TOLEDO, Ohio — For decades, the dream of making a movie was only possible in a few cities across the U.S. But since the passage of the Ohio motion picture tax credit in 2009, cities across the Buckeye state have started seeing the rise of their own film industries, and Toledo is no exception.
"What we're trying to do is get a piece of that pie, as far as Ohio is concerned, and it's a very small industry right now, but it's really growing," said Michael DeSanto, the executive director of FilmToledo, the Glass City's Film Commission.
DeSanto says right now Toledo is a long way from competing with Hollywood - the goal is to someday compete with Dayton - but the growth he's seeing is exciting. He says that for the first time ever, local artists have been releasing content that can compete with bigger markets.
"Actually the most recent one that was getting some attention was a good friend of mine, Vanessa Leonard," DeSanto said. "She had her film 'A Story Worth Living,' and that went around the international film festival circuit."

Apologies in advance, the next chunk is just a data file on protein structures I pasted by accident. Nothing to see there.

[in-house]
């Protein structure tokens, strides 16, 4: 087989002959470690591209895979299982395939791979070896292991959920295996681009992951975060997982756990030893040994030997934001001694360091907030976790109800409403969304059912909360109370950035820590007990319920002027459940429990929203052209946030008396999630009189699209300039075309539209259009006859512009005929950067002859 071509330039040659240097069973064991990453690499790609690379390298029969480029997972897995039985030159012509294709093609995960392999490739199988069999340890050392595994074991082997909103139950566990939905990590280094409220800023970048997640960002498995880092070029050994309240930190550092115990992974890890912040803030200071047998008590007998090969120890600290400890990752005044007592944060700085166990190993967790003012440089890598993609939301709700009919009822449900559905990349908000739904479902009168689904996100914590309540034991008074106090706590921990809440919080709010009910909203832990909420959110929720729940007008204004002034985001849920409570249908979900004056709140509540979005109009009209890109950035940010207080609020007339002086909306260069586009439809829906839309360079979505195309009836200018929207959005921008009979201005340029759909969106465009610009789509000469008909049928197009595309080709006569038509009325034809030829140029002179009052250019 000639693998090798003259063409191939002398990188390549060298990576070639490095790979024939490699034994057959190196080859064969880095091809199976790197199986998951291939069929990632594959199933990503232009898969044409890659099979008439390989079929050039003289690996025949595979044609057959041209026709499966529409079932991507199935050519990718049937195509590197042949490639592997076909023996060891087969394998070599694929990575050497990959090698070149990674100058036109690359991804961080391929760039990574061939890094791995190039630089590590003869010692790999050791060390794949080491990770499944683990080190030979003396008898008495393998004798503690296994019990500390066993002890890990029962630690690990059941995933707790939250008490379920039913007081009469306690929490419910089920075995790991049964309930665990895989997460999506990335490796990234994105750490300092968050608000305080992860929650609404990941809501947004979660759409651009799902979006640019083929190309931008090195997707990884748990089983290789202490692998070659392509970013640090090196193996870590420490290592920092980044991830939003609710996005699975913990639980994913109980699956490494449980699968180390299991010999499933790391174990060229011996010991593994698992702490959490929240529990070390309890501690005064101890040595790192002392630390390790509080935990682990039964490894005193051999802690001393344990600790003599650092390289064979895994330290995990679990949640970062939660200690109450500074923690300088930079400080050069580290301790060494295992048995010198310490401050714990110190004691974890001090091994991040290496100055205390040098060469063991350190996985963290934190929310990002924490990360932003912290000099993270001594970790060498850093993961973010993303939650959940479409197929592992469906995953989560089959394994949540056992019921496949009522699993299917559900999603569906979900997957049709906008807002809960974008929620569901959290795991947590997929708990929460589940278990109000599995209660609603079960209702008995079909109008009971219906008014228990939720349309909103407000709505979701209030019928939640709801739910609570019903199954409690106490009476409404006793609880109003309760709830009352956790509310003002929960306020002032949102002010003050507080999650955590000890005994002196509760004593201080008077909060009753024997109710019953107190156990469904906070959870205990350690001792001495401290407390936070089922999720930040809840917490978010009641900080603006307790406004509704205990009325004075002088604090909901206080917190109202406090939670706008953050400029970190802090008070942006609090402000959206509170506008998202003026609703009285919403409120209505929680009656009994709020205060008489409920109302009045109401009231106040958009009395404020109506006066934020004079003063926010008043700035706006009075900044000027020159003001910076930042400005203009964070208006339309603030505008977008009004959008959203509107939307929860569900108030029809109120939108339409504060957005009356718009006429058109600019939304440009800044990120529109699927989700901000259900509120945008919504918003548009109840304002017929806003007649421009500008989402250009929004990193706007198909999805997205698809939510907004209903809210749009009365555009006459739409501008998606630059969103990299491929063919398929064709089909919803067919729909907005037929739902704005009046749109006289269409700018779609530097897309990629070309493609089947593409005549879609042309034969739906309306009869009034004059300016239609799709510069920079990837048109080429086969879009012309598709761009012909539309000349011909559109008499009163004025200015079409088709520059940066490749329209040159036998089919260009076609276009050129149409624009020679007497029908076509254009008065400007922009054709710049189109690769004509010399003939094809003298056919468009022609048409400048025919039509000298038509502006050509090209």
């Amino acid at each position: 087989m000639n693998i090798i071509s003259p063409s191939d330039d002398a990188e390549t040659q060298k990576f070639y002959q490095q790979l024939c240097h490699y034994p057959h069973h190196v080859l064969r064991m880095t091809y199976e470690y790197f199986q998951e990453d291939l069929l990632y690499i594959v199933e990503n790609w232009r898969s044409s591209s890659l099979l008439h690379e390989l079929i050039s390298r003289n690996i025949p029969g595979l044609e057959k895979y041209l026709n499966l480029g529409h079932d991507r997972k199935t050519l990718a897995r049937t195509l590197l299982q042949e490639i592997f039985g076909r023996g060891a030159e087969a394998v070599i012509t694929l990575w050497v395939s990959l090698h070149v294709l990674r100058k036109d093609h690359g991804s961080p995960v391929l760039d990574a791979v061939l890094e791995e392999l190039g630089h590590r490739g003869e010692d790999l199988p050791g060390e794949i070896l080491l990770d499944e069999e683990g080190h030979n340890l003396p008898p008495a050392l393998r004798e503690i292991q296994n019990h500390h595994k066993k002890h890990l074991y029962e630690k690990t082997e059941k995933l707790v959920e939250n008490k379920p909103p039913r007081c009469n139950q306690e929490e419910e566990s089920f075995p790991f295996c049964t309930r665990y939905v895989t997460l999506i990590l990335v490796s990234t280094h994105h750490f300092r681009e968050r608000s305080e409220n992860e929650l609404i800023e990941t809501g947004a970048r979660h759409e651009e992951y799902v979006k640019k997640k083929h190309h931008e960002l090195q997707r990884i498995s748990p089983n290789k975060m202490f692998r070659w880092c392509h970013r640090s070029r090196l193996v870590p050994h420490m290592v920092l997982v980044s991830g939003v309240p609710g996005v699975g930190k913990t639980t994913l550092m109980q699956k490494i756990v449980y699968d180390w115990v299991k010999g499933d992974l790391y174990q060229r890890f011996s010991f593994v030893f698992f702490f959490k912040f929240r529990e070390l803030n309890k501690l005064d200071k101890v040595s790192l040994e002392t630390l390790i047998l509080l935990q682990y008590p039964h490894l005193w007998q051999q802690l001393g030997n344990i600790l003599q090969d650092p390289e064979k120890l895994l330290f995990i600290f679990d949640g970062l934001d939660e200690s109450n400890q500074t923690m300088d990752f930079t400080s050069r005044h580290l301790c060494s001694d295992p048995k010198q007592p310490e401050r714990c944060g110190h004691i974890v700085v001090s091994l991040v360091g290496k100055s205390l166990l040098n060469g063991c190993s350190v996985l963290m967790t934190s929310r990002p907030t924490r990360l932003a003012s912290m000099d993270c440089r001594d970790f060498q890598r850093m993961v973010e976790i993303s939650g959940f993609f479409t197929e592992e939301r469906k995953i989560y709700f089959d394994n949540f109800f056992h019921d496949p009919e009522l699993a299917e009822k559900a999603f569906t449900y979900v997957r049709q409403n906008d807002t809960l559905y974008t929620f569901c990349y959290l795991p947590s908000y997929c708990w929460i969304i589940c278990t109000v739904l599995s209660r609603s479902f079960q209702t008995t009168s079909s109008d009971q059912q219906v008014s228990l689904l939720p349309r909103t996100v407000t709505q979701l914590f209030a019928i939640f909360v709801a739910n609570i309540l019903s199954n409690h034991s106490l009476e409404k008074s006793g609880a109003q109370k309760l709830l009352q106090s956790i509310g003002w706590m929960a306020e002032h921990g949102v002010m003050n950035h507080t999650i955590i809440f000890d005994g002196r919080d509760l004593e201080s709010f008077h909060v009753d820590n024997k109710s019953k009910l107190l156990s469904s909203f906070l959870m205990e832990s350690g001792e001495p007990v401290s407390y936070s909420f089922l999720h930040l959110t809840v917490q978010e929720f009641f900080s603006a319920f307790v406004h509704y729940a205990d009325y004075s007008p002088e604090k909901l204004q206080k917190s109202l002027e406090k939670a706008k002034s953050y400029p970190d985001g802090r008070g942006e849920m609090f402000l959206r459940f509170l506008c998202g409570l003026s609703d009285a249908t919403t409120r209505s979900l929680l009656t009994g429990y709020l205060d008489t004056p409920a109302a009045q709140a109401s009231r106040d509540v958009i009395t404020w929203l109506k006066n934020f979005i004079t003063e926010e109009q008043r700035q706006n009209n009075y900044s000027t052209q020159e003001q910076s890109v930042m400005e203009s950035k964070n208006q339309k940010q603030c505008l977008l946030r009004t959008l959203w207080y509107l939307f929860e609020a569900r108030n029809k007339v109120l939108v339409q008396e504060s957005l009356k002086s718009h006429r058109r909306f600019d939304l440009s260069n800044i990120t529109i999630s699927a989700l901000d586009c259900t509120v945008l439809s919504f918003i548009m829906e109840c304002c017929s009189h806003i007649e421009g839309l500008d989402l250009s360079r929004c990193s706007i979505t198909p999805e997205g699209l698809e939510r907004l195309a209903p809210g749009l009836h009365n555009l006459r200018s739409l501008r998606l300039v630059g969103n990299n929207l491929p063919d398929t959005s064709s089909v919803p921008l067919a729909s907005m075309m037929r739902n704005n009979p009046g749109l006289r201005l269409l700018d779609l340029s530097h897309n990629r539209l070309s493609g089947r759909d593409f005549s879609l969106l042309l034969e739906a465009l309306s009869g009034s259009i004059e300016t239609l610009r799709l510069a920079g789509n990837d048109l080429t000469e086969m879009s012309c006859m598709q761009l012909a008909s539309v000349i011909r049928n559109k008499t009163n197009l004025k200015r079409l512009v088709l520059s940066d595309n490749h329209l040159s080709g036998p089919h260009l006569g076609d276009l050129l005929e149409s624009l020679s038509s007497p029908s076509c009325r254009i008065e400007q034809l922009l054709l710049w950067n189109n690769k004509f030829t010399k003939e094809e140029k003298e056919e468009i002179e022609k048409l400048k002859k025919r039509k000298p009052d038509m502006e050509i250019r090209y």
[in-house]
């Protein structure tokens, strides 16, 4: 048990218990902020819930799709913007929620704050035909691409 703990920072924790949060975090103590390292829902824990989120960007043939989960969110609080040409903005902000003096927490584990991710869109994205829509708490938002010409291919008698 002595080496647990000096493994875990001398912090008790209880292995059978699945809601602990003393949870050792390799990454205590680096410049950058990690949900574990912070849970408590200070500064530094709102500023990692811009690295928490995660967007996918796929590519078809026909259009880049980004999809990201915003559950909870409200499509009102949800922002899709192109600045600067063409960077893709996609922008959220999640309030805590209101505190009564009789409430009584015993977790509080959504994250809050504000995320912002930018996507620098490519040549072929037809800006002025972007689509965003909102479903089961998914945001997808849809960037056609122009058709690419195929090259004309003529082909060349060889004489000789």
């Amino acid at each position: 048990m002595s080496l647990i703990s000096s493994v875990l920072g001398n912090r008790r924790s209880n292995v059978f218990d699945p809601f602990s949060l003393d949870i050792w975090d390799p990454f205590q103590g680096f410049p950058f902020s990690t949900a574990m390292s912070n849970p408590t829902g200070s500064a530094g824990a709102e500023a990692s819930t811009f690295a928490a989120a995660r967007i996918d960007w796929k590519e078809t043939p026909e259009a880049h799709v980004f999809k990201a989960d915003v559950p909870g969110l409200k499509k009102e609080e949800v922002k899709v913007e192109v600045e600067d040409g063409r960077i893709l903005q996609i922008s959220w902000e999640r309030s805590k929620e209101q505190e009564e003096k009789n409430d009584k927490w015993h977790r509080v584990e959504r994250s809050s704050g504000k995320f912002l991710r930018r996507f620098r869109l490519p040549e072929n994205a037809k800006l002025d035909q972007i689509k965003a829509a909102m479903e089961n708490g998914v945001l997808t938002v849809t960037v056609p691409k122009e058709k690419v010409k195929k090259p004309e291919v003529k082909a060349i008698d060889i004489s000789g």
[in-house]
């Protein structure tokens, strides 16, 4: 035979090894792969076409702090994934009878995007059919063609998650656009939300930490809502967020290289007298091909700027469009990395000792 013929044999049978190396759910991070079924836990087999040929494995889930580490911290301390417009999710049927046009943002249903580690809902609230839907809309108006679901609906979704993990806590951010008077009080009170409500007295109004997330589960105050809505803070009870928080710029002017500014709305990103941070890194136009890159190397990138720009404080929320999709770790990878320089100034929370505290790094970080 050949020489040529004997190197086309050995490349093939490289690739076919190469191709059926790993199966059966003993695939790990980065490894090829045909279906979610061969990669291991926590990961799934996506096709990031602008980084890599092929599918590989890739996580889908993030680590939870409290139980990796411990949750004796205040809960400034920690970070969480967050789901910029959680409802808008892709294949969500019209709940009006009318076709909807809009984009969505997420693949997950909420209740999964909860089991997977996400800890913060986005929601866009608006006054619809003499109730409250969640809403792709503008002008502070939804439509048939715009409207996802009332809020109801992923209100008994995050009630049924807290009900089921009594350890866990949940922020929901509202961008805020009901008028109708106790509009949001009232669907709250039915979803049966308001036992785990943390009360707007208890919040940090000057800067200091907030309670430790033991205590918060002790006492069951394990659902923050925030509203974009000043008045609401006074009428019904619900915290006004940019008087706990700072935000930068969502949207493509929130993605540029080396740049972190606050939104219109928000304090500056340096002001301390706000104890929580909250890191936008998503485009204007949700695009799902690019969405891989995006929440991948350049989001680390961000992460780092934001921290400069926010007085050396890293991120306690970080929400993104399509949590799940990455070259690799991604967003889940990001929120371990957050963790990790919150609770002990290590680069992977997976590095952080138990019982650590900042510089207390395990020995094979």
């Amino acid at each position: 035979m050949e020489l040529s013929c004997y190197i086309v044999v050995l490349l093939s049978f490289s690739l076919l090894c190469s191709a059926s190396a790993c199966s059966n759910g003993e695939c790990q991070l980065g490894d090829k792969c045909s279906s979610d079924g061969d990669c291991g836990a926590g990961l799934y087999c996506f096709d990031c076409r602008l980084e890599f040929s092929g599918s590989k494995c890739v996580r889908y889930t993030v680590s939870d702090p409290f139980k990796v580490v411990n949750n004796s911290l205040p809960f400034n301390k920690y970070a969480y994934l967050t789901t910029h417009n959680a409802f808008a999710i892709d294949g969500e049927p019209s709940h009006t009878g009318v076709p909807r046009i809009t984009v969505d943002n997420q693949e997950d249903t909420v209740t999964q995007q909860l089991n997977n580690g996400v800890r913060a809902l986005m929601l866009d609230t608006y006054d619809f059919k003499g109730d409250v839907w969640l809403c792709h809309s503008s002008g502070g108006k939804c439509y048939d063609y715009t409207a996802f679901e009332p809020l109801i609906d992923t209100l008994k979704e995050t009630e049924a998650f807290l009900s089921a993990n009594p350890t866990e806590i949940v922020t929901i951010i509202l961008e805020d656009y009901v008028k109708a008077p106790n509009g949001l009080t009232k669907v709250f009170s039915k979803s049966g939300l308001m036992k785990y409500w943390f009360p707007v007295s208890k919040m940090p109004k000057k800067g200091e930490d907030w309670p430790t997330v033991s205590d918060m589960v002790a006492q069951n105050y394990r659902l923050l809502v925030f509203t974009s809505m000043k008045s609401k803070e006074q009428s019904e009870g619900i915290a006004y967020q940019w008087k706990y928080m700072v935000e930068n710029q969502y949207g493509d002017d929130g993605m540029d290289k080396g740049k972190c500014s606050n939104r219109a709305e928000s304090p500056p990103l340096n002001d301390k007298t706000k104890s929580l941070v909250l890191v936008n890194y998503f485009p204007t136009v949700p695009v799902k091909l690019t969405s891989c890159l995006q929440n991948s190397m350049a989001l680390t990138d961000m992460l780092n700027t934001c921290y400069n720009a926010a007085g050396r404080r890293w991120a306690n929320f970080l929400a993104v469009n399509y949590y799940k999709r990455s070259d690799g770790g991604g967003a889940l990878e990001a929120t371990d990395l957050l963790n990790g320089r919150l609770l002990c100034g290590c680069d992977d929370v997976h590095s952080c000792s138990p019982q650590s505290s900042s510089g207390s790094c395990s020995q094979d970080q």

More major projects are coming to Toledo as well. DeSanto was directly involved in bringing the upcoming Tom Hanks project "A Man Called Otto" to shoot for a day at Toledo's Amtrak station.
"That was like a $60 million film, and just one day of that film brings in hundreds of thousands of dollars for companies," DeSanto said.
With the productions getting a 30% refund thanks to the Ohio tax credit, it's a win-win for Hollywood and Toledo.
While DeSanto says the area still needs more studio space, talent and trained crew before it can truly be competitive, more opportunities to grow are coming soon, with two new mystery projects coming to Toledo this fall.
"They are multi-million dollar productions," DeSanto said. "I can't say too much about it, but that is going to be bringing in a lot of money for the local economy."